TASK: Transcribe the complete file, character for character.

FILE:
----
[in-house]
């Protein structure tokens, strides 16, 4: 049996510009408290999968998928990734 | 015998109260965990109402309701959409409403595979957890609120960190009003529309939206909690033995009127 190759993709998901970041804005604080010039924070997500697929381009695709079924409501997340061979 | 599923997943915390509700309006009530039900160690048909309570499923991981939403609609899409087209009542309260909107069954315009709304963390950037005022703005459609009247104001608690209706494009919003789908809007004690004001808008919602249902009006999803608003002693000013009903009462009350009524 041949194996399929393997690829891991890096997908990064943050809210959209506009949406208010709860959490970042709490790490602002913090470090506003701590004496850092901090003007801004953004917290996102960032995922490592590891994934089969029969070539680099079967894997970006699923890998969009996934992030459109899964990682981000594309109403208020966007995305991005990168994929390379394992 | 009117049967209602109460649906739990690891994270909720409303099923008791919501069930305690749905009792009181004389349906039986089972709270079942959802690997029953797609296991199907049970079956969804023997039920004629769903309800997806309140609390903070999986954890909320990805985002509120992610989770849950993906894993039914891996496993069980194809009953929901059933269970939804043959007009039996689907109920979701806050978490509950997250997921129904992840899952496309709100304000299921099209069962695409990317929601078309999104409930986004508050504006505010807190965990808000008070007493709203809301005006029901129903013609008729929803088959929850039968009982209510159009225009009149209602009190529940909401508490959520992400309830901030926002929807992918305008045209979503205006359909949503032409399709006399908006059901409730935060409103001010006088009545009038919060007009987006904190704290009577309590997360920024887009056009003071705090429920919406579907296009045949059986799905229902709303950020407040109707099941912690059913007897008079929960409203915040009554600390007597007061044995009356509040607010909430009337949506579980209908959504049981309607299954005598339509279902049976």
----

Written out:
[in-house]
């Protein structure tokens, strides 16, 4: 049996510009408290999968998928990734 | 015998109260965990109402309701959409409403595979957890609120960190009003529309939206909690033995009127 190759993709998901970041804005604080010039924070997500697929381009695709079924409501997340061979 | 599923997943915390509700309006009530039900160690048909309570499923991981939403609609899409087209009542309260909107069954315009709304963390950037005022703005459609009247104001608690209706494009919003789908809007004690004001808008919602249902009006999803608003002693000013009903009462009350009524 041949194996399929393997690829891991890096997908990064943050809210959209506009949406208010709860959490970042709490790490602002913090470090506003701590004496850092901090003007801004953004917290996102960032995922490592590891994934089969029969070539680099079967894997970006699923890998969009996934992030459109899964990682981000594309109403208020966007995305991005990168994929390379394992 | 009117049967209602109460649906739990690891994270909720409303099923008791919501069930305690749905009792009181004389349906039986089972709270079942959802690997029953797609296991199907049970079956969804023997039920004629769903309800997806309140609390903070999986954890909320990805985002509120992610989770849950993906894993039914891996496993069980194809009953929901059933269970939804043959007009039996689907109920979701806050978490509950997250997921129904992840899952496309709100304000299921099209069962695409990317929601078309999104409930986004508050504006505010807190965990808000008070007493709203809301005006029901129903013609008729929803088959929850039968009982209510159009225009009149209602009190529940909401508490959520992400309830901030926002929807992918305008045209979503205006359909949503032409399709006399908006059901409730935060409103001010006088009545009038919060007009987006904190704290009577309590997360920024887009056009003071705090429920919406579907296009045949059986799905229902709303950020407040109707099941912690059913007897008079929960409203915040009554600390007597007061044995009356509040607010909430009337949506579980209908959504049981309607299954005598339509279902049976």